Conservative Set Out To Eliminate Radical Arts Programs With Trump At The Helm

Trump and his conservative cronies believe the arts have had too much influence in shaping the political landscape toward liberal ideals, and they want that voice stopped. Reagan sought to blow things up and began a culture war, but we need a Fred Rogers moment. Rodgers, with his sincerity, passion for public education and clear thinking, sliced through hardened conservative politicians to defend public television and the arts. In his Senate hearing he conveyed the importance of “thought provoking television against government’s defunding policies in 1968. Fred asks:

What do you do with the mad that you feel? When you feel so mad you could bite. When the whole wide world seems oh so wrong, and nothing you do seems very right. What do you do? Do you punch a bag? Do you pound some clay or some dough? Do you round up friends for a game of tag or see how fast you go? It’s great to be able to stop when you’ve planned the thing that’s wrong. And be able to do something else instead — [stand up for your rights].

Conservatives continued free-market billionaire agenda wants to privatize the Corporation for Public Broadcasting (CPB), and eliminate both the National Endowment of the Arts (NEA), and the National Endowment of the Humanities (NEH).

The president’s transition goon squad leaked his efforts to “skinny” expenditures of the federal government, by adopting the “blueprint for federal spending” from the Heritage Foundation, which are supported by Libertarian conservatives, such as Rand Paul. This “blueprint” seeks to restructure the federal budget by eliminating what conservatives assume to be unnecessary waste. Brian Darling, a former staffer at the Heritage Foundation and a former aid to Rand Paul claims:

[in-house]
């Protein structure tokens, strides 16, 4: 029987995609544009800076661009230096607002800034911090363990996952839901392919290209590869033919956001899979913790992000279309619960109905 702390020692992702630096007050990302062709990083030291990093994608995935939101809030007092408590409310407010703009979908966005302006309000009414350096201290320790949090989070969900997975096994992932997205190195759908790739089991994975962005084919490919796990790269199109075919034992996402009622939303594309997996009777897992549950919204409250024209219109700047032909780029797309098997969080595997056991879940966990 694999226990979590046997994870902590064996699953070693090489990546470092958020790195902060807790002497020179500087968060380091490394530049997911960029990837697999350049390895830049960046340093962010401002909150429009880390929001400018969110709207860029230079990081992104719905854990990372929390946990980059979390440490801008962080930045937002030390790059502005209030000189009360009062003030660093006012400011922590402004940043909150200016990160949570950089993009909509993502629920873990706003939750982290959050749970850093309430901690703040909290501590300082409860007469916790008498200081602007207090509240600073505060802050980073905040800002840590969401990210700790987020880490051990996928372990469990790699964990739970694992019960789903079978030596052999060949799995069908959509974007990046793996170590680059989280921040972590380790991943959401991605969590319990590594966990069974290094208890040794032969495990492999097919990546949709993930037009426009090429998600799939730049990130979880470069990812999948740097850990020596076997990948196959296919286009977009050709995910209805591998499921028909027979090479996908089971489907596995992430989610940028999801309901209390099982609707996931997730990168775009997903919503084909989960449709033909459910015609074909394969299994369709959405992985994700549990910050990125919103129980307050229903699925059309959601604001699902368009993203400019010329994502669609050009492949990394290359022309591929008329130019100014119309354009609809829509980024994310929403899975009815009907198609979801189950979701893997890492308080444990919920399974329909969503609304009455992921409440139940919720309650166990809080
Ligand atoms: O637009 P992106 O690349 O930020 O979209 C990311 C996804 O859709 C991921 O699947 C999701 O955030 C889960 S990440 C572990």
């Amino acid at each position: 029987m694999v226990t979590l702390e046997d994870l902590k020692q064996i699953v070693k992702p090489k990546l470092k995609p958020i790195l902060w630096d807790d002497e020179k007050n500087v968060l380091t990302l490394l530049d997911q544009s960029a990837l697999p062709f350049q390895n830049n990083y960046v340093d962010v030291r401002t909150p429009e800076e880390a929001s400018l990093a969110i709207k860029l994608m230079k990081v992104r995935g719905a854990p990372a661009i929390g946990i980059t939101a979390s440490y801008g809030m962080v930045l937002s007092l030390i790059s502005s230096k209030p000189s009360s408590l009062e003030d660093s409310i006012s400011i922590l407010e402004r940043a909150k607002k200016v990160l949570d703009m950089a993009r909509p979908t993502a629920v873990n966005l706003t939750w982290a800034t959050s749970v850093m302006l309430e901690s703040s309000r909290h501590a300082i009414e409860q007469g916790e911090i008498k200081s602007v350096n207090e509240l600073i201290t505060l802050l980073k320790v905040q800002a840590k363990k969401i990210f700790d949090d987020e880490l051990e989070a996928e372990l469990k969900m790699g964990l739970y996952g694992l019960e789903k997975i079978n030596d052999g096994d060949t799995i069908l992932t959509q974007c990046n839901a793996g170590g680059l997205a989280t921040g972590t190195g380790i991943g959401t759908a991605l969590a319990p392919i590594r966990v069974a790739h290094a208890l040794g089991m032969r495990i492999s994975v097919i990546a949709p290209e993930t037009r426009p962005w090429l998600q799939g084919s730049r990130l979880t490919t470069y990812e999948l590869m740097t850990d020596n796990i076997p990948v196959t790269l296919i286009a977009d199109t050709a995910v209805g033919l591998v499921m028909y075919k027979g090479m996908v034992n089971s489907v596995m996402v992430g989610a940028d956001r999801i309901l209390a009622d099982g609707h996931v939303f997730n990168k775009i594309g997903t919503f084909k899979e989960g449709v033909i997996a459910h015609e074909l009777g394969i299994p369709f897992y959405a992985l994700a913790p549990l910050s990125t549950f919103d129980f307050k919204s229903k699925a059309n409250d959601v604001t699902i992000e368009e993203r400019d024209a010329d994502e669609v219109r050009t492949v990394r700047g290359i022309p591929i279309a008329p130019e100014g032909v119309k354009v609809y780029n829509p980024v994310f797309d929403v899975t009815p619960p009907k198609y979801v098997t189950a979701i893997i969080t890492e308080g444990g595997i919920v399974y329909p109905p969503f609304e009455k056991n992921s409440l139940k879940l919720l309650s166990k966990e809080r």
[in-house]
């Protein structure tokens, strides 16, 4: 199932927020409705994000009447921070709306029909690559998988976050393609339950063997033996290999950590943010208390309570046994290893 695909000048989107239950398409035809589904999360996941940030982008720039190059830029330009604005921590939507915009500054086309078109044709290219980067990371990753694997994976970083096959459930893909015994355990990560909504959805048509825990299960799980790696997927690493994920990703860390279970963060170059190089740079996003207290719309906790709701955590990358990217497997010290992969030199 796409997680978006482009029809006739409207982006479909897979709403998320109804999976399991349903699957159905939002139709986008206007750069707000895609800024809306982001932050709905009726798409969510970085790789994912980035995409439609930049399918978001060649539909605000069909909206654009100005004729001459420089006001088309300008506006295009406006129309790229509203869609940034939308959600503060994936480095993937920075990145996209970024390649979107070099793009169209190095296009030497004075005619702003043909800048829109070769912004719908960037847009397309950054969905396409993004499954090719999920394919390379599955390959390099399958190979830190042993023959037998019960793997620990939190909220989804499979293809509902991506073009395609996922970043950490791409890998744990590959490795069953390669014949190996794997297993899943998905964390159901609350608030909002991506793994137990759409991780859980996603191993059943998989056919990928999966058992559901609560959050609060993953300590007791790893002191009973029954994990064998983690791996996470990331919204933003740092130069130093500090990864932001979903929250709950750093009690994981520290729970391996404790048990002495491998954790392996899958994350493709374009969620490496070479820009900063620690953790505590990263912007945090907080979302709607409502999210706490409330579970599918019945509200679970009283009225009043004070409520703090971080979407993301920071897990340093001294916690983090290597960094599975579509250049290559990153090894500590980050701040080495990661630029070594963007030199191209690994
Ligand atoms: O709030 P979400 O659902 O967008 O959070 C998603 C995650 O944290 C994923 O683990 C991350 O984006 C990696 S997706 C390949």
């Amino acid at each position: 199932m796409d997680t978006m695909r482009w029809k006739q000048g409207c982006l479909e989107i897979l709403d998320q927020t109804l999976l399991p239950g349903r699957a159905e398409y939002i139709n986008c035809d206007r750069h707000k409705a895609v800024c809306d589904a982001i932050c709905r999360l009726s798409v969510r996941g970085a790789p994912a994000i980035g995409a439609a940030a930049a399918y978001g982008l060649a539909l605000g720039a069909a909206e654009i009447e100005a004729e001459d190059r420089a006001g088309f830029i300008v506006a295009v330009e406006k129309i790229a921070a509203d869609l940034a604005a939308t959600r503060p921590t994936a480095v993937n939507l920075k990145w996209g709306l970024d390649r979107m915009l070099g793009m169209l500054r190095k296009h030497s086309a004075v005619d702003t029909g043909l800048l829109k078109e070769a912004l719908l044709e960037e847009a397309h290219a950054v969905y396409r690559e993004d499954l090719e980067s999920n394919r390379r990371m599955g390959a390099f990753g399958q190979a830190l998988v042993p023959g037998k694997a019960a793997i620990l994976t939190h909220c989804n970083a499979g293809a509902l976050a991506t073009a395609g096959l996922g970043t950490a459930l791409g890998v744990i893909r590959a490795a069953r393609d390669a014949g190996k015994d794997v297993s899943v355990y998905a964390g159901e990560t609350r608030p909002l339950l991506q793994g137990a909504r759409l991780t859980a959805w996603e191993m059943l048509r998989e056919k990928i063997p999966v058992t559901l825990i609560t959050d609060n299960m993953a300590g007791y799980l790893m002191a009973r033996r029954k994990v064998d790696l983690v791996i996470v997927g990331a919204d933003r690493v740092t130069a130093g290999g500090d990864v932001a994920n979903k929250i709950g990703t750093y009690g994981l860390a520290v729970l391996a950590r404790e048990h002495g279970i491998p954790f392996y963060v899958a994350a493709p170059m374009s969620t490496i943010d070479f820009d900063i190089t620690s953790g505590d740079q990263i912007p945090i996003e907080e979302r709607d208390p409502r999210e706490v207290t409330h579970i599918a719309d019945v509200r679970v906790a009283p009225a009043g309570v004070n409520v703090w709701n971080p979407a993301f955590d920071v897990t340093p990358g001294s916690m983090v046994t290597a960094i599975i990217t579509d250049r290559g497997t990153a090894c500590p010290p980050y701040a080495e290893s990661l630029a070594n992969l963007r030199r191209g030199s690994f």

The Trump Administration needs to reform and cut spending dramatically, and targeting waste like the National Endowment for the Arts and National Endowment for the Humanities would be a good first step in showing that the Trump Administration is serious about radically reforming the federal budget.

“Landing teams” placed in these various institutions would either completely dismantle their infrastructure, or sell off the parts to the highest bidder. These actions clearly smack of defunding or destroying anything connected to liberal politics. Undoing arts funding would only amount to .016 percent or the total budget as reported by Laura Bradley in Vanity FairThis minuscule amount of impact screams a “destroy the liberals” mentality.

Trump’s disdain of criticism motivates his desire to silence the artistic voices that challenge him. The arts are Trump’s number one enemy! Consider his obsessive tweets about Saturday Night Live or Meryl Streep! Philip Kennicott, of the Chicago Tribune, asserts:

The animus against these organizations has been so powerful for so long that defending them feels almost pro forma, a reflexive rhetorical blast into the headwinds of an anti-arts bias so deep that there’s little hope of changing anyone’s mind (“The NEA is welfare for cultural elitists,” declares the Heritage Foundation, sententiously).

The only hope is the possibility that someone in Congress will review the losses America would suffer from these cuts, and put a stop to them. The Hill notes, “The budget offices of the various departments will have the chance to review the proposals, offer feedback and appeal for changes before the president’s budget goes to Congress.”

The Republicans limited moral compasses makes change unlikely, avoiding any consideration to change the course of Talentless Trump’s agenda. They notoriously worry about their next election, rather than prioritize American arts and humanities. Here’s where the Bernie Sander’s revolution needs to come in. Change comes in numbers, and artists and their audiences need to bring their voices into the light!

National advocacy, like the GhostLightProject that happened yesterday in theaters across the country, can springboard a continued forward movement, turning the tide for American arts and academic programs.  The performance, visual and literary arts provide not only an important lens into the human condition, but a means of comprehending alternative ways of challenging norms, and pushing debate on marginalized issues into the mainstream.

Although it will be up to Congress whether these cuts happen or not, people should not remain silent. If you have gone to the theater, watched television, visited a museum, or you were inspired by a painting, movie or good book – you were affected in some way by the CPB, NEA or the NEH, and should support the fight to keep the arts and artists funded!

Fred Rodgers Hearing Speech to Congress!

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